The 5′-start points of the mammoth sequences represent the terminal bases of the ancient DNA fragments at the point of adaptor ligation (6). We plotted the base composition of the elephant reference sequence aligned to the mammoth sequences for 10 bases on either side of the mammoth 5′-ends. UDG/endoVIII treatment should lead to an increase in cytosine frequency at the base position immediately preceding 5′-ends (i.e. the –1 position in Figure 3c), as DNA fragments containing deaminated cytosine will be truncated to the 3′-side of such positions (Figure 1). Consistent with this prediction, we observed in the non-CIP-treated libraries an increased frequency of cytosine at position –1 in the UDG/endoVIII condition relative to the no-repair and UDG-treated conditions. This effect was much stronger in the CIP-treated, UDG/endoVIII repaired sample, where 84% of 5′-ends are preceded by cytosines. This is predicted since this library should predominantly contain fragments where ligatable ends were generated by excision and repair at positions of deaminated cytosine.
The average length of mammoth sequences is around 70–80 nt (Supplementary Figure S4), as is typical of ancient DNA (29). After UDG treatment, fragments are 10 nt shorter. This is expected since longer fragments are more likely to contain uracil and thus to be left with an abasic site after UDG treatment. When endoVIII is added, length seems to be intermediate, perhaps representing rescue of some longer fragments by endoVIII treatment. If the DNA is dephosphorylated before UDG and endoVIII treatment, length is 10 nt shorter than after UDG and endoVIII treatment without CIP-treatment, as expected if all of the ligated fragments in this condition have been truncated at both ends due to UDG/endoVIII repair, as opposed to the non-CIP-treated libraries where only a fraction of the fragments will have been truncated.
We investigated the effect of the repair protocol on nucleotide misincorporations, by plotting for each library the frequency of each of the 12 possible mismatches observed in the mammoth-to-elephant alignments. Ancient DNA sequences generally show an excess of CT and GA substitutions due to uracil-derived nucleotide misincorporations (4,6,7). As expected, this pattern is seen when the sample is not subjected to UDG treatment (Supplementary Figure S4). By taking the excess of C/GT/A substitutions relative to T/AC/G substitutions as an estimate of the amount of uracil-derived misincorporations in each sample, we found that uracil-derived misincorporations were reduced 4- to 10-fold in samples where UDG was used (Supplementary Figure S4).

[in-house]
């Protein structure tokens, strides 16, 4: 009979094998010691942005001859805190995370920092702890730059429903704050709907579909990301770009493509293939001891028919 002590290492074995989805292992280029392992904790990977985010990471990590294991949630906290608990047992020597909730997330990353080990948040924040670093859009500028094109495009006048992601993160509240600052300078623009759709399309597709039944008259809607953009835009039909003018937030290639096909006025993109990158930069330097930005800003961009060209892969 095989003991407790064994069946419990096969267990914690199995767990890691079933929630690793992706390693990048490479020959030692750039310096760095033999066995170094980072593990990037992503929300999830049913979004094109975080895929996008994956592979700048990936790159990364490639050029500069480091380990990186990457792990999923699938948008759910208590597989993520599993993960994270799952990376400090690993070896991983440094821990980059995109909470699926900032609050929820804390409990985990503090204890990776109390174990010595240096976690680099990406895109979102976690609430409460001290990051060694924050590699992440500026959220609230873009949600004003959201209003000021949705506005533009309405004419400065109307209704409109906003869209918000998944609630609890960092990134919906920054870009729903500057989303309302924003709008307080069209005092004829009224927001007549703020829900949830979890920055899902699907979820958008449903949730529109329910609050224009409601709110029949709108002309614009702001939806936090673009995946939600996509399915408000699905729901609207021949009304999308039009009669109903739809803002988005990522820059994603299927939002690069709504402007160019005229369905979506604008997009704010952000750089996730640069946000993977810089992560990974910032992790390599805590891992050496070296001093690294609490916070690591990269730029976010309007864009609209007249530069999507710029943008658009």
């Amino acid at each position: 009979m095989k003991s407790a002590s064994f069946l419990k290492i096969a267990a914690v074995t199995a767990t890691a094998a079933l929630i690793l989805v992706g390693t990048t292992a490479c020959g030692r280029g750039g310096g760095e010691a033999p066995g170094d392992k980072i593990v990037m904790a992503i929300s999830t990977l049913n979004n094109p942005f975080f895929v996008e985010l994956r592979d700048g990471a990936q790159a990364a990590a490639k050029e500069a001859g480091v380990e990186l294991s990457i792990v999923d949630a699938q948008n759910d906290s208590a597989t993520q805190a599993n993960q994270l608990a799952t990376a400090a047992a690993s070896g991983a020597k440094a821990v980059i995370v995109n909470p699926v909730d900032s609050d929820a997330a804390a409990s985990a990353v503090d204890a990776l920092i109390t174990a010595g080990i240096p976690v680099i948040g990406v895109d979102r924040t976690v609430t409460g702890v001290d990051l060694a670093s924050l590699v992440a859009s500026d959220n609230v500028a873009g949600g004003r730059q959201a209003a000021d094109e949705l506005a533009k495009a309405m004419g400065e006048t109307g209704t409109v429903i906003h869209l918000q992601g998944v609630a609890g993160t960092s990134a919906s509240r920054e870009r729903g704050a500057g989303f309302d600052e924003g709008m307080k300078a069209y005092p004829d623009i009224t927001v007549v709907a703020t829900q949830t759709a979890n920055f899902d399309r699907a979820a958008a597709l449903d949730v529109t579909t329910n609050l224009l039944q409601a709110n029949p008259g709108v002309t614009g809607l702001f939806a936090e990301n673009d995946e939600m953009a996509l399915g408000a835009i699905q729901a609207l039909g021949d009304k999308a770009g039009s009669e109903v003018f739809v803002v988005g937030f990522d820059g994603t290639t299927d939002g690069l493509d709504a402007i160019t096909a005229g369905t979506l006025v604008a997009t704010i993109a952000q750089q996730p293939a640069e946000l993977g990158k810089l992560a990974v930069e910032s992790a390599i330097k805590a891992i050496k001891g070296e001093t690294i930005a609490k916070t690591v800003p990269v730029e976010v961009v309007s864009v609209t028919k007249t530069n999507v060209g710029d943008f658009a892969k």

In summary, UDG–endoVIII treatment allows more mammoth DNA sequences to be retrieved than UDG treatment alone, while generating much lower rates of nucleotide misincorporations than if UDG is not used.
Repair of Neandertal DNA
Mammoth and African elephant DNA diverged from each other more than 7 million years ago (30,31). Therefore genuine sequence differences will dominate in pairwise alignments, reducing the ability to study patterns of nucleotide misincorporations. In contrast, Neandertals and humans diverged much more recently. Furthermore, in contrast to the elephant genome the human genome is of finished quality allowing better resolution of nucleotide misincorporations. We therefore applied the UDG/endoVIII repair protocol to DNA extracted from a 38 000-year-old Neandertal bone from Croatia and performed deep sequencing of the libraries. An additional advantage of this specimen is that its complete mitochondrial (mt) sequence is known (23), allowing detailed analysis of sequence errors in mtDNA. This may be particularly interesting as mtDNA does not carry 5-methylcytosine (5′-m-C), a naturally occurring modification in vertebrate nuclear DNA which when deaminated is converted to thymine (32). Since UDG will not remove thymine from DNA, deamination-derived misincorporations may still occur at sites of cytosine methylation after UDG treatment of the ancient DNA.
Between 10 and 11 million raw DNA sequence reads were generated on the Illumina GAII platform from four Neandertal DNA libraries prepared in the standard condition or with the UDG/endoVIII protocol (each in two replicates). In order to improve sequencing accuracy, which decreases substantially toward the 3′-end of Illumina reads (25), we sequenced into both ends of each molecules and merged the paired reads, requiring overlaps of at least 11 bases, and discarded all sequences that could not be merged to their paired read. Since the single read length was 48 bases, this creates a maximum read length of 85 bp. However, previous work has shown that the majority of Neandertal fragments in this bone are shorter than this (33).